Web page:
Teachers, professors and state and local government workers should take a 5 percent pay cut later this year and remain at that level for the next three years to help save taxpayers money, Senate Majority Leader Mike Bishop said Tuesday.
The Republican from Rochester said he is proposing a constitutional amendment to go to voters in August that would suspend collective bargaining rights and allow the pay cut to take effect.
Another constitutional amendment would require that all public employees pay 20 percent of their health care premiums unless they participate in a health savings account or wellness program. If they did, they would have to cover 15 percent of their premiums.
It's all part of a plan Bishop said would save the state about $2 billion, enough to eliminate the estimated $1.6 billion deficit in next year's budget. Schools and local governments could see hundreds of millions more in savings, he added.
"We cannot afford the government that we have today," he said. "We're asking that our public servants ... step up to the plate to be a part of the solution."
It's unclear if either measure could get the two-thirds vote needed in both the Democrat-controlled House and GOP-led Senate by early June to get on the Aug. 3 ballot. If lawmakers balked, the issues could go to voters through a ballot drive, but that could take additional time and money.
The measures also could get caught up in attempts to restructure taxes.
Democratic Gov. Jennifer Granholm said Tuesday that she wants changes that could reduce government costs, but also measures that could mean more revenue. Her spokeswoman didn't comment on the specifics in Bishop's proposal.
But the suggested pay cut and higher premiums quickly drew the ire of Mel Grieshaber of the Michigan Corrections Organization, whose members Grieshaber said face life-threatening dangers on the job.
"Here we are, with an officer almost murdered almost weeks ago and two officers recently stabbed by a prisoner," he said. "These officers deserve every penny they make."
The union official noted that lawmakers haven't put a constitutional amendment on the ballot to reduce their pay in recent years, when state employees were seeing their numbers reduced, their pay frozen and furlough days assigned to reduce costs.
"It's frustrating. They've gotten a bye, as far as I'm concerned," Grieshaber said.
Other groups were more supportive. Michigan Manufacturers Association Vice President Mike Johnston noted that "enacting these reforms is exactly what Michigan needs to reduce cost barriers and be competitive in the global economy."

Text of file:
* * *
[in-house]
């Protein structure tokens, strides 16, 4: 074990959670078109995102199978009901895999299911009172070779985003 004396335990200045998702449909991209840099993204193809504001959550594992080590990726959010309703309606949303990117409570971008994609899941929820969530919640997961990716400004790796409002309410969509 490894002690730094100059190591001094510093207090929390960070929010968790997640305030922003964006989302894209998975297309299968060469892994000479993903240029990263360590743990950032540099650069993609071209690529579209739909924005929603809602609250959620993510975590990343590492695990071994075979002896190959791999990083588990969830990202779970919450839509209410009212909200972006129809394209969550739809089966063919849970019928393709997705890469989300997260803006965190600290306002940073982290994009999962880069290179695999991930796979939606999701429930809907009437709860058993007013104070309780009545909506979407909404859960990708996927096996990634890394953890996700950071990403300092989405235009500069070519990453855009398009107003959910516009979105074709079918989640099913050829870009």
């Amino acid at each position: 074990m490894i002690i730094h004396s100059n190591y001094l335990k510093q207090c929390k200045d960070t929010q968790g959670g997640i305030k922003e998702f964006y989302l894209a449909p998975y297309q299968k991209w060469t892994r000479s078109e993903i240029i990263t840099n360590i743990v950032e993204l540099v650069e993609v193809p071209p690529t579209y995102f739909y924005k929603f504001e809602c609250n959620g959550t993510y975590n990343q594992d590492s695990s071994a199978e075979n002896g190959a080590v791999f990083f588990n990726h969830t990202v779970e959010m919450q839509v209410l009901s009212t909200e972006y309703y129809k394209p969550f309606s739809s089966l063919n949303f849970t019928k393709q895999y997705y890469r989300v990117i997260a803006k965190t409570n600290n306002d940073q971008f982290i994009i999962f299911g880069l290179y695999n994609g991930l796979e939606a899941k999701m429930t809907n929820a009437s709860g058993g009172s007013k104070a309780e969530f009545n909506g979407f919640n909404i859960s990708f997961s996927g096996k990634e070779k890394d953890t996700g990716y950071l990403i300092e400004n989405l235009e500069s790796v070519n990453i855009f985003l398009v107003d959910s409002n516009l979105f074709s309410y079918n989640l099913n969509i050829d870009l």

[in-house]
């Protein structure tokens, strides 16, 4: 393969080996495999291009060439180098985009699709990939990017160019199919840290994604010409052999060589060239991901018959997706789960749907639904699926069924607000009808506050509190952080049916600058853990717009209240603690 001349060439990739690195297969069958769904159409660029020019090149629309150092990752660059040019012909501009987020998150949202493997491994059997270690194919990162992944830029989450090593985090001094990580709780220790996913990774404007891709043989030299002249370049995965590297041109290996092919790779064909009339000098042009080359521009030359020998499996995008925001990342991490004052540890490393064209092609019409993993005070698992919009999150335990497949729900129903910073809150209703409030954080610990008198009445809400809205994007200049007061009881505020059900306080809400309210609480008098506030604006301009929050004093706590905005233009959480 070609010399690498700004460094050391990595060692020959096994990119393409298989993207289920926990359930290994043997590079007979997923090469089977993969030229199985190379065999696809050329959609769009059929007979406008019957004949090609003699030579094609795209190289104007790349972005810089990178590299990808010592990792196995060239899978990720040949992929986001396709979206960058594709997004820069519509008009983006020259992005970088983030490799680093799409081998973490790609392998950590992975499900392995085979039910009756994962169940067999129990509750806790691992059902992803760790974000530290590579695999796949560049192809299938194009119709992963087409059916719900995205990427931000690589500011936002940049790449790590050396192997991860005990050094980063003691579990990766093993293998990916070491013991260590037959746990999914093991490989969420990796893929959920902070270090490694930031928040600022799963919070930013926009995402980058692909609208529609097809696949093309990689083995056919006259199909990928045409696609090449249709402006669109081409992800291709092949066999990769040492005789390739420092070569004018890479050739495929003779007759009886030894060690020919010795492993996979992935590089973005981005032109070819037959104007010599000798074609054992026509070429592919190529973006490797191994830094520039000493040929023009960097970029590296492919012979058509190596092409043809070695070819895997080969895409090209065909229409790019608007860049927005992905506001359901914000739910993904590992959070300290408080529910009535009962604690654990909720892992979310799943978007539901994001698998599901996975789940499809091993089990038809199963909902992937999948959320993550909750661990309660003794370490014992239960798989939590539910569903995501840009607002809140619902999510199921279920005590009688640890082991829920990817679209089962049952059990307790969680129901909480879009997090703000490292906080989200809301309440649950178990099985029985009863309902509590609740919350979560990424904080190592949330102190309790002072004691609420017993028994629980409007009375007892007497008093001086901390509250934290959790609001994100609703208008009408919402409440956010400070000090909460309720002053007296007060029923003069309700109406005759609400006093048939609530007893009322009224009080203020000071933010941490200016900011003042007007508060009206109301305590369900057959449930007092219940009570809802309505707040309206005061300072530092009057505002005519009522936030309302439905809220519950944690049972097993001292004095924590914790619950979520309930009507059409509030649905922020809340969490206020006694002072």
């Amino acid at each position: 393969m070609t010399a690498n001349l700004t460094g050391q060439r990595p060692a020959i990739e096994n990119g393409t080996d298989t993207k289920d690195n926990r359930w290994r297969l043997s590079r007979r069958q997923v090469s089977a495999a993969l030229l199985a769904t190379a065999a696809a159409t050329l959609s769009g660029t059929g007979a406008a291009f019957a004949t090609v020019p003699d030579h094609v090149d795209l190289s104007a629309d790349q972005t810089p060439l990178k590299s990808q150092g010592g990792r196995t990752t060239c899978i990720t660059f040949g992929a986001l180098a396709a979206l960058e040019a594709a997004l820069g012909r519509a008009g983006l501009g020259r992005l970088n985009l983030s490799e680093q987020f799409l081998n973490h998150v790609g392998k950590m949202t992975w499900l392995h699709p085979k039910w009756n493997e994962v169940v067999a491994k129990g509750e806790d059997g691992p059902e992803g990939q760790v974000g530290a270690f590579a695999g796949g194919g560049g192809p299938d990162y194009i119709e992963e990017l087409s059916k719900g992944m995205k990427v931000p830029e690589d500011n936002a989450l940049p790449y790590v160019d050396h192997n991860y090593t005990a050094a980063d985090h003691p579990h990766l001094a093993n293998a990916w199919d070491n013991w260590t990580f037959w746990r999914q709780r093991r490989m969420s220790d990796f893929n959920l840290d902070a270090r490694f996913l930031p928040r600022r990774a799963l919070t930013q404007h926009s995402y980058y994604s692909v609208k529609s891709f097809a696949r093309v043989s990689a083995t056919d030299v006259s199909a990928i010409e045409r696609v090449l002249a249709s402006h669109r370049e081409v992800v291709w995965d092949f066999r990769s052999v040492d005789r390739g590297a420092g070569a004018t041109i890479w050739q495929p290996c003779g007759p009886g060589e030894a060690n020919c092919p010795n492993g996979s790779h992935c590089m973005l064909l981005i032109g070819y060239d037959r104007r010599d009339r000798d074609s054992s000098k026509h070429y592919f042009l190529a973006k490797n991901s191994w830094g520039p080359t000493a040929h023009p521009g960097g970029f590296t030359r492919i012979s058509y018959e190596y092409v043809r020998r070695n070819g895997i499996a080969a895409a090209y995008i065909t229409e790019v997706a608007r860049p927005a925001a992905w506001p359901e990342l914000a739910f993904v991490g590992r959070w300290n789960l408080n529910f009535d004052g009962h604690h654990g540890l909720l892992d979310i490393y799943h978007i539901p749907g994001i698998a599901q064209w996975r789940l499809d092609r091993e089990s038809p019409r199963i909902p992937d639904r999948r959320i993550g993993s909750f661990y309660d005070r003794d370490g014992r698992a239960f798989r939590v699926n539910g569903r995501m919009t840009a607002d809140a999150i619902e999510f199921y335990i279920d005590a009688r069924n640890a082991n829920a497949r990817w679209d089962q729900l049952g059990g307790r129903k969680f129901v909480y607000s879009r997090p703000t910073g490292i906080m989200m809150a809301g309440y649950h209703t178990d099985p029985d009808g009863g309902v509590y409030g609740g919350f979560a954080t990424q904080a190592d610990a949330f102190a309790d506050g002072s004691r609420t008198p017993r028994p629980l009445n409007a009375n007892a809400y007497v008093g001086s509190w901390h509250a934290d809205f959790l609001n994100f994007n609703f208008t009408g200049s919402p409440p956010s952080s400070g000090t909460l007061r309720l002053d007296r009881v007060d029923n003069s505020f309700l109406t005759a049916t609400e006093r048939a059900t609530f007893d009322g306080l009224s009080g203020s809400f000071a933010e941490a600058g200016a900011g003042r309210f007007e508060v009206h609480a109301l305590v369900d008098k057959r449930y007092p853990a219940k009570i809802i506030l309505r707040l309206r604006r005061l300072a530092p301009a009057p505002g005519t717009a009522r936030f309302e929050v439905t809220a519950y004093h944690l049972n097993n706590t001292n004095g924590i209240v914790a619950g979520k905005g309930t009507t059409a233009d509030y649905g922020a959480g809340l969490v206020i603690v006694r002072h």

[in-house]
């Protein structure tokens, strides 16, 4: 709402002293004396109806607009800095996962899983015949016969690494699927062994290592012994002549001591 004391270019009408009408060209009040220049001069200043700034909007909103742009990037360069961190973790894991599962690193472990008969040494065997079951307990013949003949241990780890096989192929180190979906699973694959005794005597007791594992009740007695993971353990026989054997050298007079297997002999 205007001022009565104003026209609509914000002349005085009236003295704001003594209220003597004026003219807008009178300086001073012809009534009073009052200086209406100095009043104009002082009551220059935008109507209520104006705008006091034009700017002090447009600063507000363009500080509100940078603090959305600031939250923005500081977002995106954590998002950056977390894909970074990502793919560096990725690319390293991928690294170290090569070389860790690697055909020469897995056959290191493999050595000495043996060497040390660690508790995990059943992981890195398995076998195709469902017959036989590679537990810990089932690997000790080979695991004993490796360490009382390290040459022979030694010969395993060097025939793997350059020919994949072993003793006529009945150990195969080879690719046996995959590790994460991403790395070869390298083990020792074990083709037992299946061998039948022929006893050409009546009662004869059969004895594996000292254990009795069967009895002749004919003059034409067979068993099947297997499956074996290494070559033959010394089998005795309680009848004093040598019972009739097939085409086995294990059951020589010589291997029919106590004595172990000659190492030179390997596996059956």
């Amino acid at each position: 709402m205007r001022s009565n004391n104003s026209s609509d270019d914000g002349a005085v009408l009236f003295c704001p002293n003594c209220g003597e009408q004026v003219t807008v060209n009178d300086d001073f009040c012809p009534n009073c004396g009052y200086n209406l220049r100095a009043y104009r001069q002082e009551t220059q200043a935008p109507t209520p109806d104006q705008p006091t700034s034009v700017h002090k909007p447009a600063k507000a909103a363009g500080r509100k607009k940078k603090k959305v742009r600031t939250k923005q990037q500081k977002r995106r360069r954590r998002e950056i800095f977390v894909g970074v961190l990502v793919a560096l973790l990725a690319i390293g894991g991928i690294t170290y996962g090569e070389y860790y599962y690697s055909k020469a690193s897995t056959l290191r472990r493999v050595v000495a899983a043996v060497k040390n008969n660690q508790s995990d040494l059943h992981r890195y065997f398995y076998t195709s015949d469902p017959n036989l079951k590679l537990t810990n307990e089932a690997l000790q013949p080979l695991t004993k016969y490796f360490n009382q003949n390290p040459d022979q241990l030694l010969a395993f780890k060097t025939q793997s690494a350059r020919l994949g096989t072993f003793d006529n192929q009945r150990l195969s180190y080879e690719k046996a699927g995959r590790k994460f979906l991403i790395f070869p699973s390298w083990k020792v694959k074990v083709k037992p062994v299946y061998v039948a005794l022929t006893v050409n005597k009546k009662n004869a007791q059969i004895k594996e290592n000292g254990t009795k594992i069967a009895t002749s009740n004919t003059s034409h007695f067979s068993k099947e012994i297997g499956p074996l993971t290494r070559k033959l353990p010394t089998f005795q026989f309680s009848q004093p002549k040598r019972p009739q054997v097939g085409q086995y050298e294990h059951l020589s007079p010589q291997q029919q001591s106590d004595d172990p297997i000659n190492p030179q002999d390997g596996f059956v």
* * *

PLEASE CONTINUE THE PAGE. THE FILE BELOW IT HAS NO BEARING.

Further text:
The Michigan Municipal League warned that failing to act on the suggested changes to binding arbitration for police officers and firefighters or pay for consolidated departments "will result in more public safety layoffs and more cuts to essential local services."
Medicaid spending cuts of $160 million to $500 million were also in Bishop's proposal, although he offered no specifics on where he wants to cut. He also would require school districts to competitively bid out transportation, food and custodial services, and to keep administrative spending to 28 percent or less, which would force 211 districts to trim costs.
Bishop said he's not trying to be mean-spirited, but wants to solve the money woes of public institutions, including state government, by decreasing costs rather than raising taxes.
House and Senate Democrats said they agree with the need to trim government, but want to know why Bishop has blocked their efforts to provide financially struggling homeowners with foreclosure assistance and lower insurance rates.
They called again Tuesday for Republicans to support their efforts to end free, taxpayer-funded lifetime health care for state lawmakers starting at age 55 who serve at least six years. Bishop proposed ending the perk, but only for lawmakers who weren't fully vested by Jan. 1.
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